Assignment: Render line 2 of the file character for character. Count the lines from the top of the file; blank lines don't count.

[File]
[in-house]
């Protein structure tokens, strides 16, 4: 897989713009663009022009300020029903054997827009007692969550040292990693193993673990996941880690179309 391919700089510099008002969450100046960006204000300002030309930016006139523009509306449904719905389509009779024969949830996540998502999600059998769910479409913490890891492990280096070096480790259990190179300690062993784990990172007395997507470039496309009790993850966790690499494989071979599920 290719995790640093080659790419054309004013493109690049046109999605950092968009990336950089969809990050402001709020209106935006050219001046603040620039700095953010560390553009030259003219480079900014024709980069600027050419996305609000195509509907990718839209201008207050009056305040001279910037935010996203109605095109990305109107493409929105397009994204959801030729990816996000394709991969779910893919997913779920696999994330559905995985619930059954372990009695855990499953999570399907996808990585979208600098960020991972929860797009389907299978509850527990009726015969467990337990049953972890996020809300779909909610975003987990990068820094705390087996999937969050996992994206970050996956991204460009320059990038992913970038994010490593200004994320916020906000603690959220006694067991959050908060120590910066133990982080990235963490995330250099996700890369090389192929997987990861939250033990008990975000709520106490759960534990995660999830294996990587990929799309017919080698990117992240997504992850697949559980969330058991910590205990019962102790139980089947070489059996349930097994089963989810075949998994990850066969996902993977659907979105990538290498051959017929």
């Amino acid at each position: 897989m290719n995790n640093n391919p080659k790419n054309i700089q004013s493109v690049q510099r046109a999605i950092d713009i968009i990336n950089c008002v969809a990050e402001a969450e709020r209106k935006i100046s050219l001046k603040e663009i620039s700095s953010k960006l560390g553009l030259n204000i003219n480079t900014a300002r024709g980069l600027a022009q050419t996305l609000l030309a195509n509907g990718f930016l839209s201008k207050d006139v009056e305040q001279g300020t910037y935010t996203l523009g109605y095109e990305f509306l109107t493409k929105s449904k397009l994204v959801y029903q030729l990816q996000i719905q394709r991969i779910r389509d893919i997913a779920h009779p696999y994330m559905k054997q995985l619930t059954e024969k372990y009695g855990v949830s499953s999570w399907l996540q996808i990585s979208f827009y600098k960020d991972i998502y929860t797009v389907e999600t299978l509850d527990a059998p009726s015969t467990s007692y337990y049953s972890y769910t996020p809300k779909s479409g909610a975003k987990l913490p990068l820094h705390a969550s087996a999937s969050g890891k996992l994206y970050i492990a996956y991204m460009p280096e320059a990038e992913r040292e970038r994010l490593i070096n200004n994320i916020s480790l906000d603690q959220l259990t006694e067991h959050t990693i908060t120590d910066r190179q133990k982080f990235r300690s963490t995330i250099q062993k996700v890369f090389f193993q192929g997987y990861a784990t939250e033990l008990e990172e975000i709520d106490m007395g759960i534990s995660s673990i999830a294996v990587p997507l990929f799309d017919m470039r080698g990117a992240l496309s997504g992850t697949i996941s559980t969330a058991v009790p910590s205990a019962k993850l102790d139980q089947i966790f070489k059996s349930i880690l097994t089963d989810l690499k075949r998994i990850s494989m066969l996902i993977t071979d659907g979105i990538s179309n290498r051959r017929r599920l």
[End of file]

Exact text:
């Protein structure tokens, strides 16, 4: 897989713009663009022009300020029903054997827009007692969550040292990693193993673990996941880690179309 391919700089510099008002969450100046960006204000300002030309930016006139523009509306449904719905389509009779024969949830996540998502999600059998769910479409913490890891492990280096070096480790259990190179300690062993784990990172007395997507470039496309009790993850966790690499494989071979599920 290719995790640093080659790419054309004013493109690049046109999605950092968009990336950089969809990050402001709020209106935006050219001046603040620039700095953010560390553009030259003219480079900014024709980069600027050419996305609000195509509907990718839209201008207050009056305040001279910037935010996203109605095109990305109107493409929105397009994204959801030729990816996000394709991969779910893919997913779920696999994330559905995985619930059954372990009695855990499953999570399907996808990585979208600098960020991972929860797009389907299978509850527990009726015969467990337990049953972890996020809300779909909610975003987990990068820094705390087996999937969050996992994206970050996956991204460009320059990038992913970038994010490593200004994320916020906000603690959220006694067991959050908060120590910066133990982080990235963490995330250099996700890369090389192929997987990861939250033990008990975000709520106490759960534990995660999830294996990587990929799309017919080698990117992240997504992850697949559980969330058991910590205990019962102790139980089947070489059996349930097994089963989810075949998994990850066969996902993977659907979105990538290498051959017929």